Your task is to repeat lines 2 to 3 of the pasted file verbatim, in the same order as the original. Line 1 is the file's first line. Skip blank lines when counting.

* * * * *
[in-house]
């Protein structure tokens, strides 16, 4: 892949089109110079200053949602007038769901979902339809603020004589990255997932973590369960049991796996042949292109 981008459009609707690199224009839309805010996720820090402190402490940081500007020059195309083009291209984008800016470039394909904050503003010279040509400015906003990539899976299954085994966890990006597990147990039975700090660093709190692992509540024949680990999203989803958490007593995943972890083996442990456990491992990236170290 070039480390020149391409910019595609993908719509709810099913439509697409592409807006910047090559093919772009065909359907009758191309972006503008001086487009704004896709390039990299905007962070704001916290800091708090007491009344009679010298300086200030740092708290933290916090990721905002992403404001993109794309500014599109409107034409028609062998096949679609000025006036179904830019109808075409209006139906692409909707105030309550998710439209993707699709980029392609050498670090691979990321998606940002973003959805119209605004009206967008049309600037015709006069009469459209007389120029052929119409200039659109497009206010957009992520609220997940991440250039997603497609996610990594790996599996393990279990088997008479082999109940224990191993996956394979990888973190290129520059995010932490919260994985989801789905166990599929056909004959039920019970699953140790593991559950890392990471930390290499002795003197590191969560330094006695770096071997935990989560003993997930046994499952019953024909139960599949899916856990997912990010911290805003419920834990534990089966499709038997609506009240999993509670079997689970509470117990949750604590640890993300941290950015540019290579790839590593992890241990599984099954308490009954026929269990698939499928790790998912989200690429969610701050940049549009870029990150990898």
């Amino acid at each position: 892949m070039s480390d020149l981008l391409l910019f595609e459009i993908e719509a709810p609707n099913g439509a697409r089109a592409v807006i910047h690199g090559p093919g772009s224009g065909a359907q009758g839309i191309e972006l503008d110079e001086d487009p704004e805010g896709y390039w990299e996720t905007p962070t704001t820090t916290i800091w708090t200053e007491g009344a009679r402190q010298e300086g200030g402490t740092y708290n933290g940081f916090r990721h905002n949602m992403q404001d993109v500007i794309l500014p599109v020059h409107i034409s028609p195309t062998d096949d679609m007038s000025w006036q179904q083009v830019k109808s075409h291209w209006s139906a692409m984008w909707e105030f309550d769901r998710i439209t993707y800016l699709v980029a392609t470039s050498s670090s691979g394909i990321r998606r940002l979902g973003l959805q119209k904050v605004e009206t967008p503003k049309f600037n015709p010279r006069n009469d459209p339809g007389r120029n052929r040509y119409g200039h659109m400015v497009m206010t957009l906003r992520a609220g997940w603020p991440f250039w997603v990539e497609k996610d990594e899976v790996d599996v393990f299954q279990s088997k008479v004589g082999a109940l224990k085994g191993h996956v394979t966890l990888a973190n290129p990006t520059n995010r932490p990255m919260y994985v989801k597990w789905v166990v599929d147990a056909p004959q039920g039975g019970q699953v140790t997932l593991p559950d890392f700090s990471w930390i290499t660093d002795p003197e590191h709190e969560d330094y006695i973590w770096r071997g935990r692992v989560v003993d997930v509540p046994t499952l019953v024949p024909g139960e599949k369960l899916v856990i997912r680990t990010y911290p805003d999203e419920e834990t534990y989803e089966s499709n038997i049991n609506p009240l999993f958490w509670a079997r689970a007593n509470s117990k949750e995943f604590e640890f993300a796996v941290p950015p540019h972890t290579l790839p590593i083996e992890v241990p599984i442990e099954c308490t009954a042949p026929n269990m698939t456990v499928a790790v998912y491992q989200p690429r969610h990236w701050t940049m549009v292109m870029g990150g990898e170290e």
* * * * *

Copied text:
């Protein structure tokens, strides 16, 4: 892949089109110079200053949602007038769901979902339809603020004589990255997932973590369960049991796996042949292109 981008459009609707690199224009839309805010996720820090402190402490940081500007020059195309083009291209984008800016470039394909904050503003010279040509400015906003990539899976299954085994966890990006597990147990039975700090660093709190692992509540024949680990999203989803958490007593995943972890083996442990456990491992990236170290 070039480390020149391409910019595609993908719509709810099913439509697409592409807006910047090559093919772009065909359907009758191309972006503008001086487009704004896709390039990299905007962070704001916290800091708090007491009344009679010298300086200030740092708290933290916090990721905002992403404001993109794309500014599109409107034409028609062998096949679609000025006036179904830019109808075409209006139906692409909707105030309550998710439209993707699709980029392609050498670090691979990321998606940002973003959805119209605004009206967008049309600037015709006069009469459209007389120029052929119409200039659109497009206010957009992520609220997940991440250039997603497609996610990594790996599996393990279990088997008479082999109940224990191993996956394979990888973190290129520059995010932490919260994985989801789905166990599929056909004959039920019970699953140790593991559950890392990471930390290499002795003197590191969560330094006695770096071997935990989560003993997930046994499952019953024909139960599949899916856990997912990010911290805003419920834990534990089966499709038997609506009240999993509670079997689970509470117990949750604590640890993300941290950015540019290579790839590593992890241990599984099954308490009954026929269990698939499928790790998912989200690429969610701050940049549009870029990150990898």
């Amino acid at each position: 892949m070039s480390d020149l981008l391409l910019f595609e459009i993908e719509a709810p609707n099913g439509a697409r089109a592409v807006i910047h690199g090559p093919g772009s224009g065909a359907q009758g839309i191309e972006l503008d110079e001086d487009p704004e805010g896709y390039w990299e996720t905007p962070t704001t820090t916290i800091w708090t200053e007491g009344a009679r402190q010298e300086g200030g402490t740092y708290n933290g940081f916090r990721h905002n949602m992403q404001d993109v500007i794309l500014p599109v020059h409107i034409s028609p195309t062998d096949d679609m007038s000025w006036q179904q083009v830019k109808s075409h291209w209006s139906a692409m984008w909707e105030f309550d769901r998710i439209t993707y800016l699709v980029a392609t470039s050498s670090s691979g394909i990321r998606r940002l979902g973003l959805q119209k904050v605004e009206t967008p503003k049309f600037n015709p010279r006069n009469d459209p339809g007389r120029n052929r040509y119409g200039h659109m400015v497009m206010t957009l906003r992520a609220g997940w603020p991440f250039w997603v990539e497609k996610d990594e899976v790996d599996v393990f299954q279990s088997k008479v004589g082999a109940l224990k085994g191993h996956v394979t966890l990888a973190n290129p990006t520059n995010r932490p990255m919260y994985v989801k597990w789905v166990v599929d147990a056909p004959q039920g039975g019970q699953v140790t997932l593991p559950d890392f700090s990471w930390i290499t660093d002795p003197e590191h709190e969560d330094y006695i973590w770096r071997g935990r692992v989560v003993d997930v509540p046994t499952l019953v024949p024909g139960e599949k369960l899916v856990i997912r680990t990010y911290p805003d999203e419920e834990t534990y989803e089966s499709n038997i049991n609506p009240l999993f958490w509670a079997r689970a007593n509470s117990k949750e995943f604590e640890f993300a796996v941290p950015p540019h972890t290579l790839p590593i083996e992890v241990p599984i442990e099954c308490t009954a042949p026929n269990m698939t456990v499928a790790v998912y491992q989200p690429r969610h990236w701050t940049m549009v292109m870029g990150g990898e170290e």